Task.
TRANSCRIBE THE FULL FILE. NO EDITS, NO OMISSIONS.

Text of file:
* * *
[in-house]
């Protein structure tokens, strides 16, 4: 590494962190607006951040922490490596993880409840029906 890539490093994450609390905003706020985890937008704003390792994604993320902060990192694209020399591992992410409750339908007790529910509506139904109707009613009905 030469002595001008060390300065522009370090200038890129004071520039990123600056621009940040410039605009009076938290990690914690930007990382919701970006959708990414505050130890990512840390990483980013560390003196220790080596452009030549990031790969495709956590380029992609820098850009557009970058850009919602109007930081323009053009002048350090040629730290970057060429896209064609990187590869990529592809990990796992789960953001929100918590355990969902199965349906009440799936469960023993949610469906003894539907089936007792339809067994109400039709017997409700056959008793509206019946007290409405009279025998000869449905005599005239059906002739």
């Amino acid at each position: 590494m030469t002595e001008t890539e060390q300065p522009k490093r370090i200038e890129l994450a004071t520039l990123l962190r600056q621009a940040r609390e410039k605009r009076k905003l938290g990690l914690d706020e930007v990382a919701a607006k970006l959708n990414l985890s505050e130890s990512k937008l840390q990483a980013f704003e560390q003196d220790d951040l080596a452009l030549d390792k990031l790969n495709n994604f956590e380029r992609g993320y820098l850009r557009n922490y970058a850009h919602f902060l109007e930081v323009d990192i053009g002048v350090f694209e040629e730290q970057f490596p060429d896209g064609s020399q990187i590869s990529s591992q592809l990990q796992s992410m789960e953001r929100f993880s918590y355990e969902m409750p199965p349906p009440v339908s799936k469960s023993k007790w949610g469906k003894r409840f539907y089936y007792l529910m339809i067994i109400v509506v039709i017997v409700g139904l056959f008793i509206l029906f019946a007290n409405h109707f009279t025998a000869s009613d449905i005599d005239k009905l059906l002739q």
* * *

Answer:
[in-house]
């Protein structure tokens, strides 16, 4: 590494962190607006951040922490490596993880409840029906 890539490093994450609390905003706020985890937008704003390792994604993320902060990192694209020399591992992410409750339908007790529910509506139904109707009613009905 030469002595001008060390300065522009370090200038890129004071520039990123600056621009940040410039605009009076938290990690914690930007990382919701970006959708990414505050130890990512840390990483980013560390003196220790080596452009030549990031790969495709956590380029992609820098850009557009970058850009919602109007930081323009053009002048350090040629730290970057060429896209064609990187590869990529592809990990796992789960953001929100918590355990969902199965349906009440799936469960023993949610469906003894539907089936007792339809067994109400039709017997409700056959008793509206019946007290409405009279025998000869449905005599005239059906002739």
């Amino acid at each position: 590494m030469t002595e001008t890539e060390q300065p522009k490093r370090i200038e890129l994450a004071t520039l990123l962190r600056q621009a940040r609390e410039k605009r009076k905003l938290g990690l914690d706020e930007v990382a919701a607006k970006l959708n990414l985890s505050e130890s990512k937008l840390q990483a980013f704003e560390q003196d220790d951040l080596a452009l030549d390792k990031l790969n495709n994604f956590e380029r992609g993320y820098l850009r557009n922490y970058a850009h919602f902060l109007e930081v323009d990192i053009g002048v350090f694209e040629e730290q970057f490596p060429d896209g064609s020399q990187i590869s990529s591992q592809l990990q796992s992410m789960e953001r929100f993880s918590y355990e969902m409750p199965p349906p009440v339908s799936k469960s023993k007790w949610g469906k003894r409840f539907y089936y007792l529910m339809i067994i109400v509506v039709i017997v409700g139904l056959f008793i509206l029906f019946a007290n409405h109707f009279t025998a000869s009613d449905i005599d005239k009905l059906l002739q």